Inadvisable if you are wearing a skirt or a dress, this exercise is excellent for developing the outer hips and inner thigh muscles. This will increase stability around your trunk, reduce risk of injury when rotating and moving sharply sideways, and significantly increase blood flow through the lower body. Once again, brace yourself firmly to the seat by engaging your abs and gripping either side of the seat firmly with straight arms. This stability will reduce the risk of injury and also maximise muscular recruitment meaning better muscular development, increase circulation and improvements in strength and tone. Raise your feet above the ground and ensuring you are in a stable position, spread your legs apart and squeeze them back together, keeping your feet above the ground throughout and your knees raised off the seat. Perform 5 sets of 20 repetitions.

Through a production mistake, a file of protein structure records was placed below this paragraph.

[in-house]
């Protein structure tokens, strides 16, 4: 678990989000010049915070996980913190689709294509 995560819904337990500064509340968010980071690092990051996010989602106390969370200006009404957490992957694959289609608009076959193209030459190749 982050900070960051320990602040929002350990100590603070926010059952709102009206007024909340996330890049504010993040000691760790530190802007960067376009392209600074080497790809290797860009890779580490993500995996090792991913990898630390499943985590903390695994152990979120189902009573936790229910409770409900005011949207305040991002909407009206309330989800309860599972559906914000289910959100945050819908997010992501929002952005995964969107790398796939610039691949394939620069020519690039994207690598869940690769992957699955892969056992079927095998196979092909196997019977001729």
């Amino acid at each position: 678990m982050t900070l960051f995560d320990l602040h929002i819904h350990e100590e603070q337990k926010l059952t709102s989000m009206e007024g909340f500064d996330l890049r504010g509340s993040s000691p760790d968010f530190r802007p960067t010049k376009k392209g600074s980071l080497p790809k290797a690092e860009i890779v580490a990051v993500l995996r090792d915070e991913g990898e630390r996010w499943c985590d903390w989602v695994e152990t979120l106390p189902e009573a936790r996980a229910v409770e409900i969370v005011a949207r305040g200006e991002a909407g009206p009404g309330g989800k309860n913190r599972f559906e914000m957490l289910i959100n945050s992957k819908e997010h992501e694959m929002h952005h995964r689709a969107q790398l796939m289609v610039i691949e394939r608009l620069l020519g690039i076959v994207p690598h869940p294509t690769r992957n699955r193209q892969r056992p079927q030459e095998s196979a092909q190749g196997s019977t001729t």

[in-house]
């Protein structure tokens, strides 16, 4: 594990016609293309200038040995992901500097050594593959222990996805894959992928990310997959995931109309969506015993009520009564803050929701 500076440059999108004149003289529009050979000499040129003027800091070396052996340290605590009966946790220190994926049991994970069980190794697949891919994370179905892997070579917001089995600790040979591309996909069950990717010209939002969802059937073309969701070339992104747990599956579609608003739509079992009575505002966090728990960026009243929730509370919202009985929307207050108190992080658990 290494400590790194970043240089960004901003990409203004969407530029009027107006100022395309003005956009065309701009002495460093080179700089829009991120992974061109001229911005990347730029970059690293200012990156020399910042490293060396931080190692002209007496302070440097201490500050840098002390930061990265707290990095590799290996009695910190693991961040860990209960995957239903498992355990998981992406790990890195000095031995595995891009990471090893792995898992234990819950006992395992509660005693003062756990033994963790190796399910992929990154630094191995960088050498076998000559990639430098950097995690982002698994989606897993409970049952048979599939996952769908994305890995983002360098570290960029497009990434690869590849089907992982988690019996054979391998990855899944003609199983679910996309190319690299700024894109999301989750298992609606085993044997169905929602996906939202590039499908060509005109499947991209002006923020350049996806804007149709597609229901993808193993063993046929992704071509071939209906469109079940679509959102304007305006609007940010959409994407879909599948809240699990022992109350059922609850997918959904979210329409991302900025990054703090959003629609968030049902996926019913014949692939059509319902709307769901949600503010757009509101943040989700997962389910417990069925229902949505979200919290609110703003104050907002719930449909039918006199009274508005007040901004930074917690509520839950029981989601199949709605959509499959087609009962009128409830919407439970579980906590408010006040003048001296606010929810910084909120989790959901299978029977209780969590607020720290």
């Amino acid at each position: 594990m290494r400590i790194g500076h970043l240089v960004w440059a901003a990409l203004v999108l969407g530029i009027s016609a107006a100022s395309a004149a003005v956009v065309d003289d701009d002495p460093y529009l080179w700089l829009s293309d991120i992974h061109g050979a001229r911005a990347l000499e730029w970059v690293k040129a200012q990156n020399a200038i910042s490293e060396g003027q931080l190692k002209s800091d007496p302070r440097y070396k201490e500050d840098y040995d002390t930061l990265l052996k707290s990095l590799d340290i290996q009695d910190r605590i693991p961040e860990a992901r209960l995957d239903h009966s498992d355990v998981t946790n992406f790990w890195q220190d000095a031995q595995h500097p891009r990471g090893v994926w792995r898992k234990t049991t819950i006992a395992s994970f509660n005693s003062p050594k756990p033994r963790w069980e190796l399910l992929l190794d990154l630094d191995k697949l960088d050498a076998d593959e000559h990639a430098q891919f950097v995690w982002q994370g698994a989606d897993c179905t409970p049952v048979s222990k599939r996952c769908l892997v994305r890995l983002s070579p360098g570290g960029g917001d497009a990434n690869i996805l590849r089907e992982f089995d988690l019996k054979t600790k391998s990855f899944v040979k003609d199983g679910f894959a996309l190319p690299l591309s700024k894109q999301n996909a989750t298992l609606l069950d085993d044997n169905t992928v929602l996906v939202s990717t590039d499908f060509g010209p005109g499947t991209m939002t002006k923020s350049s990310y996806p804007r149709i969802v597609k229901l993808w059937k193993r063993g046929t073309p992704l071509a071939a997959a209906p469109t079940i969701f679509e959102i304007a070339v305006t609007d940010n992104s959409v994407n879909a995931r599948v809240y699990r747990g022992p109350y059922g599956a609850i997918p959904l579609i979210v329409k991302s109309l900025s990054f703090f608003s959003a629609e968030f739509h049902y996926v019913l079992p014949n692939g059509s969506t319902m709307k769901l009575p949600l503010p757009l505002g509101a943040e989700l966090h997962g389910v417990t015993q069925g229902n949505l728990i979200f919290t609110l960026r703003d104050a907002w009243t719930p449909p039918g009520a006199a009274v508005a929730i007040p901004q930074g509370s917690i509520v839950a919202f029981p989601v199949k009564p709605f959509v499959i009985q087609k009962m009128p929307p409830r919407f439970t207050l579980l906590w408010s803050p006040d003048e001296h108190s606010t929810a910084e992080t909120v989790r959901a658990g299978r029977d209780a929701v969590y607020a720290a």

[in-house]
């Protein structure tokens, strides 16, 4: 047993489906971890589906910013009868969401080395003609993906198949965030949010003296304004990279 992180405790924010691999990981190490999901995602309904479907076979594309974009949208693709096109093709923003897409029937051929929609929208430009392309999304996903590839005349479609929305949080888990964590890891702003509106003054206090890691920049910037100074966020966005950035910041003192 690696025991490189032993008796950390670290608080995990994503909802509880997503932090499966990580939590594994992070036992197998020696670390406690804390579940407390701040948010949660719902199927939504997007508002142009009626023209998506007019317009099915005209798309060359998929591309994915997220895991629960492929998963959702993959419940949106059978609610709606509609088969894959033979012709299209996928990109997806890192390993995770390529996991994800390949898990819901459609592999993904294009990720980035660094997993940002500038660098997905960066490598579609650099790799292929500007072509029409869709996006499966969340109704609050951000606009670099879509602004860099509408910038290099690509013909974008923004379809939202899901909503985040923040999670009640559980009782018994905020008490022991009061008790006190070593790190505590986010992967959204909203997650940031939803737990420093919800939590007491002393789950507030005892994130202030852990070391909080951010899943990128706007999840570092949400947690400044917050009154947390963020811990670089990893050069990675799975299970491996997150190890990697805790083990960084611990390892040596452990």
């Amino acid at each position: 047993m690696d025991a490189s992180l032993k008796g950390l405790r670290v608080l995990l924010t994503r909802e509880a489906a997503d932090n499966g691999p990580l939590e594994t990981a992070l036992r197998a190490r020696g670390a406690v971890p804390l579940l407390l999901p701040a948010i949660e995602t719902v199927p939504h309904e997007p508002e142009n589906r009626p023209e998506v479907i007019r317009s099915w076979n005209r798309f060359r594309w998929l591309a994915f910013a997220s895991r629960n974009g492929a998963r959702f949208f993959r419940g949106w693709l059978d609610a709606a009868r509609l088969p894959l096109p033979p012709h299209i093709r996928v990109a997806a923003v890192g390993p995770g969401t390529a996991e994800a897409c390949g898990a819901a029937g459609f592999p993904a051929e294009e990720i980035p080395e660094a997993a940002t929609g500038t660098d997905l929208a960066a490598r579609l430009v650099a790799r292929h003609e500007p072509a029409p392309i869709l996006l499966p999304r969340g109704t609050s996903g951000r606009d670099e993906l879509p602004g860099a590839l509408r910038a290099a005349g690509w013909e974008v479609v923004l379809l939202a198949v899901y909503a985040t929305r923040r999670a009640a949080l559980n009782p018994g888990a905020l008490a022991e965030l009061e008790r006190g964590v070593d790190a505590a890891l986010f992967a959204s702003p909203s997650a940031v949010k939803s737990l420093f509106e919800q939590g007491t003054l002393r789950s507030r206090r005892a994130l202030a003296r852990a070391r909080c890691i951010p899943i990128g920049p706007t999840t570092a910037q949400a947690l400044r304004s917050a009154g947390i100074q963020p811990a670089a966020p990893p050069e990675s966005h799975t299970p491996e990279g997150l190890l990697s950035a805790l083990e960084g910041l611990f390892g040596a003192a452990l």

Just so you know…
- We aren’t suggesting that you should try and work through this circuit of exercises every day; that would inhibit your productivity and efficiency and that’s not something anybody wants. Your aim at first would be to perform one of these exercises every single day, spreading each set throughout the day so not to over-strain yourself or get too hot and sweaty. This is about maintaining your muscles, improving circulation throughout your body, reducing fatigue and stress throughout the body, and invigorating and energising you with a steady release of endorphins as the day passes.